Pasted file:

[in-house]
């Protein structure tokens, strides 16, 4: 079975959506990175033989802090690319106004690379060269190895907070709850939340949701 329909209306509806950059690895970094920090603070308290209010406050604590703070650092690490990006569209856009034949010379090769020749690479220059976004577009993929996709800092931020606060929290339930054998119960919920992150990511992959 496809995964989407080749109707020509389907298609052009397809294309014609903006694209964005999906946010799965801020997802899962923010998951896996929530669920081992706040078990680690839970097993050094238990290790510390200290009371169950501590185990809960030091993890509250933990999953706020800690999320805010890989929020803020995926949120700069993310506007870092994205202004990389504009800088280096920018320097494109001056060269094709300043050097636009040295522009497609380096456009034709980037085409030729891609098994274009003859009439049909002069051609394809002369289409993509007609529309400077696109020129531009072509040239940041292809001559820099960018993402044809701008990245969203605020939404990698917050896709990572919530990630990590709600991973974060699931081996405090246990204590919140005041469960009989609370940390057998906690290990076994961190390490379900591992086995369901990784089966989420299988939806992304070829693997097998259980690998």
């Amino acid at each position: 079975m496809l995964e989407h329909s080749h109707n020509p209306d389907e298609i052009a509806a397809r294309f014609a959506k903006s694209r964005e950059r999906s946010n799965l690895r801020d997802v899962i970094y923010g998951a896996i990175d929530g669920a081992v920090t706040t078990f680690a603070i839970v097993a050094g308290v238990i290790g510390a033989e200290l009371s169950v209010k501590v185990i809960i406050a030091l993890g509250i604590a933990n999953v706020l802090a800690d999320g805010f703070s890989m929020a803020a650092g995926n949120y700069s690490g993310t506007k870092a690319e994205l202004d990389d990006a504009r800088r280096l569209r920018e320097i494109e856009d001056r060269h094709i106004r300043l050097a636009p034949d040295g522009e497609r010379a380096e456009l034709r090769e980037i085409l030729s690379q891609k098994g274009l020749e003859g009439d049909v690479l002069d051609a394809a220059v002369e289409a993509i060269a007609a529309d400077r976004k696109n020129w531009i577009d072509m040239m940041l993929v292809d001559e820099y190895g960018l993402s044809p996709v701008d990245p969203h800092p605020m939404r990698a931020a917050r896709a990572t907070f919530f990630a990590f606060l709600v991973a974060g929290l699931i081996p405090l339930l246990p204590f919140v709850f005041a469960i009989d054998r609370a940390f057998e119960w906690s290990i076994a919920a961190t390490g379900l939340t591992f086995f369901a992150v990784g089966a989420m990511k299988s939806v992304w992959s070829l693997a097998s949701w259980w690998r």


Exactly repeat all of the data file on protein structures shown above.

[in-house]
């Protein structure tokens, strides 16, 4: 079975959506990175033989802090690319106004690379060269190895907070709850939340949701 329909209306509806950059690895970094920090603070308290209010406050604590703070650092690490990006569209856009034949010379090769020749690479220059976004577009993929996709800092931020606060929290339930054998119960919920992150990511992959 496809995964989407080749109707020509389907298609052009397809294309014609903006694209964005999906946010799965801020997802899962923010998951896996929530669920081992706040078990680690839970097993050094238990290790510390200290009371169950501590185990809960030091993890509250933990999953706020800690999320805010890989929020803020995926949120700069993310506007870092994205202004990389504009800088280096920018320097494109001056060269094709300043050097636009040295522009497609380096456009034709980037085409030729891609098994274009003859009439049909002069051609394809002369289409993509007609529309400077696109020129531009072509040239940041292809001559820099960018993402044809701008990245969203605020939404990698917050896709990572919530990630990590709600991973974060699931081996405090246990204590919140005041469960009989609370940390057998906690290990076994961190390490379900591992086995369901990784089966989420299988939806992304070829693997097998259980690998």
């Amino acid at each position: 079975m496809l995964e989407h329909s080749h109707n020509p209306d389907e298609i052009a509806a397809r294309f014609a959506k903006s694209r964005e950059r999906s946010n799965l690895r801020d997802v899962i970094y923010g998951a896996i990175d929530g669920a081992v920090t706040t078990f680690a603070i839970v097993a050094g308290v238990i290790g510390a033989e200290l009371s169950v209010k501590v185990i809960i406050a030091l993890g509250i604590a933990n999953v706020l802090a800690d999320g805010f703070s890989m929020a803020a650092g995926n949120y700069s690490g993310t506007k870092a690319e994205l202004d990389d990006a504009r800088r280096l569209r920018e320097i494109e856009d001056r060269h094709i106004r300043l050097a636009p034949d040295g522009e497609r010379a380096e456009l034709r090769e980037i085409l030729s690379q891609k098994g274009l020749e003859g009439d049909v690479l002069d051609a394809a220059v002369e289409a993509i060269a007609a529309d400077r976004k696109n020129w531009i577009d072509m040239m940041l993929v292809d001559e820099y190895g960018l993402s044809p996709v701008d990245p969203h800092p605020m939404r990698a931020a917050r896709a990572t907070f919530f990630a990590f606060l709600v991973a974060g929290l699931i081996p405090l339930l246990p204590f919140v709850f005041a469960i009989d054998r609370a940390f057998e119960w906690s290990i076994a919920a961190t390490g379900l939340t591992f086995f369901a992150v990784g089966a989420m990511k299988s939806v992304w992959s070829l693997a097998s949701w259980w690998r």